Potty training a young dog is always a challenge for pet parents. Your puppy seems to have zero bladder control and isn’t fussy about where he relieves himself. It’s a messy business!
However, potty pad training puppies needn’t be as stressful if you know how to potty train a puppy on pads. Training pads can also be used as a permanent arrangement for small, apartment-living dogs.
Read our guide on how to train a puppy to use a pee pad for full instructions and top tips!
Are Puppy Pads The Right Choice For Your Puppy?
Although most dog owners prefer to teach their dogs to relieve themselves at a designated potty spot outside, some pet parents take the puppy training pad route.
Of course, if you decide to use potty pads as a temporary solution for a new puppy, you will eventually need to teach your pup not to relieve himself inside but to go outside instead.
So, are puppy training pads the right choice for you and your puppy?
You Have A Small Dog
Small dog breeds create correspondingly small messes, and that makes using potty pads a good option. Also, little dogs have small bladders, so holding on for long periods of time is not an option. For that reason, traditional outdoor potty training can be extremely challenging.
It’s Cold Outside!
If you live in a region where the winters are very cold, using puppy pads is the perfect solution for puppies that hate the cold.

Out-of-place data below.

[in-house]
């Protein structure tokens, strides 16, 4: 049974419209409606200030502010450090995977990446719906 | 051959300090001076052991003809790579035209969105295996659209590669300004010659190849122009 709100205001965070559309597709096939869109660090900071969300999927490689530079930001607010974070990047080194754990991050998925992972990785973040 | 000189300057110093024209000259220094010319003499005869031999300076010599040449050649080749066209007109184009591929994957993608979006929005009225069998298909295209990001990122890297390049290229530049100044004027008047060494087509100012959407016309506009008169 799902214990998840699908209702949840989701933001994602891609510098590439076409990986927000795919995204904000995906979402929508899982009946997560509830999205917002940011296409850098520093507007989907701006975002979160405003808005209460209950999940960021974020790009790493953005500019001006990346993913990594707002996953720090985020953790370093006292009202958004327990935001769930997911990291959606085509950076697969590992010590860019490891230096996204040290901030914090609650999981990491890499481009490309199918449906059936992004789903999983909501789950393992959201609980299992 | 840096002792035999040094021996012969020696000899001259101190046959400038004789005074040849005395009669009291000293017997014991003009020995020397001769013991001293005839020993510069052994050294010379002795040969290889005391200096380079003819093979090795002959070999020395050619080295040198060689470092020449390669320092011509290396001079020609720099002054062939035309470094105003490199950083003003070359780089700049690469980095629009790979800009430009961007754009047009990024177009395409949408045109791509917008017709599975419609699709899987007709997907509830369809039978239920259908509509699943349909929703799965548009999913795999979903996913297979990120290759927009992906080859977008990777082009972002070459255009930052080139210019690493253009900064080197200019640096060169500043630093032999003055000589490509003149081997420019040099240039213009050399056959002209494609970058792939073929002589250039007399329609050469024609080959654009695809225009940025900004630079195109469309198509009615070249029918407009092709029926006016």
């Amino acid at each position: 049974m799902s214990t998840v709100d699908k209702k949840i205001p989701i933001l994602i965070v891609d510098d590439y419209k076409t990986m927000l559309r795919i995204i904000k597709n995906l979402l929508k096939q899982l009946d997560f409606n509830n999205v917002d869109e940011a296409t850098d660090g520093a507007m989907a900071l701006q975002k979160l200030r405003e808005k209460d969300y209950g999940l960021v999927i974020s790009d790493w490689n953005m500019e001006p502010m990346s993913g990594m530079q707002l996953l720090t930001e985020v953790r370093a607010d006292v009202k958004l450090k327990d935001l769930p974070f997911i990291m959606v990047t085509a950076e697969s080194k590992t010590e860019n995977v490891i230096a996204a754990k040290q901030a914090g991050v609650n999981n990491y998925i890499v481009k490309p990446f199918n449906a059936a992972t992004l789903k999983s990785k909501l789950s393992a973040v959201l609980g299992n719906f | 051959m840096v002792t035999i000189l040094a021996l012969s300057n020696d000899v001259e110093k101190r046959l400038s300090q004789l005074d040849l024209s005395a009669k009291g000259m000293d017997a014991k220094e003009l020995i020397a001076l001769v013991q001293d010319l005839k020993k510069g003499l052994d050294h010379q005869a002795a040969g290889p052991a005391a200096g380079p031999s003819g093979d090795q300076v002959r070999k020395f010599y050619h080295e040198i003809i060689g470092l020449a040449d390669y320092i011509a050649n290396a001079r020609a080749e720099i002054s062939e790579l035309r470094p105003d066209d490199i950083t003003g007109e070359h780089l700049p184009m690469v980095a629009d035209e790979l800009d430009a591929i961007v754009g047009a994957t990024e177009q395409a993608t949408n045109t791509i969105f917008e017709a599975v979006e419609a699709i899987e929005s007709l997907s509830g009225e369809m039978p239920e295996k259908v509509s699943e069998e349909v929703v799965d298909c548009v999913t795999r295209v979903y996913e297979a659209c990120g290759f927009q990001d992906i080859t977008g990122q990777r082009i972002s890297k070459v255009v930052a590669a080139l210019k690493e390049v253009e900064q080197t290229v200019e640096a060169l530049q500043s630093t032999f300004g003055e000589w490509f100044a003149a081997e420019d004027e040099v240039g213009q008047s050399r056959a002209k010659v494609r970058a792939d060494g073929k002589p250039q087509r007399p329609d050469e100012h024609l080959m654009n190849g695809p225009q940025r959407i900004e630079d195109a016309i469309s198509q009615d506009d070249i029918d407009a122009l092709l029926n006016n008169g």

If you live in an apartment, it’s not always practical to dash outside with your puppy for a potty break, and not all apartment buildings have rooftop potty spots. In that case, puppy pads can be a good solution.
People With Limited Mobility
Seniors and those with limited mobility can find using potty pads a good option, saving them from having to go outside five or six times every day to take their dog for a potty stop.
However, a dog walker will still be required to give the dog the exercise it needs.
If you have a senior dog, it can be tricky to get your pup outside in time when he needs to go.
When my elderly dog started to struggle with arthritis and bladder control, it wasn’t always easy to get her outside in time. I found puppy pads to be a godsend, especially at nighttime.
Shy, Nervous Dogs
Sometimes, a very nervous puppy or dog will be too afraid to relieve himself outside, especially if there are loud noises, passing traffic, or other dogs around. In that case, puppy pads can be a useful solution to the problem.
What Are The Different Kinds Of Puppy Pads?
Years ago, puppy training pads consisted of a pile of newspaper on your kitchen floor, but puppy pads have come a long way since then.
Now, there are several options to choose from:
Fabric Training Pads
The most popular puppy pads on the market are made from layers of spongey material that soaks up liquid and catches solid waste. These pads are leak-proof, mess-free, and simple to use.
If you have a small dog, a litter box might be a good choice for you. Fill the box with recycled paper pellets, as you would with a kitty litter tray, and clean the box out daily.
Grass Pee Pads
You can choose puppy pee pads made from fake or real grass! These pads are an excellent option for you if you want to move your puppy from indoor puppy pads to outdoors.
Grass pads teach your puppy that going on the grass is correct behavior and play on your pup’s natural instincts, too.
How To Potty Train A Puppy To Go On Pee Pads
Once you’ve chosen your ideal potty training pads, you can start the potty training process.
1. Choose A Place For The Potty Pad
Choose a suitable place for your puppy’s potty pads to “live.”
Ideally, that spot should be in a quiet place where your puppy has privacy and ideally over hard flooring. The bathroom is a popular location that many pet parents choose.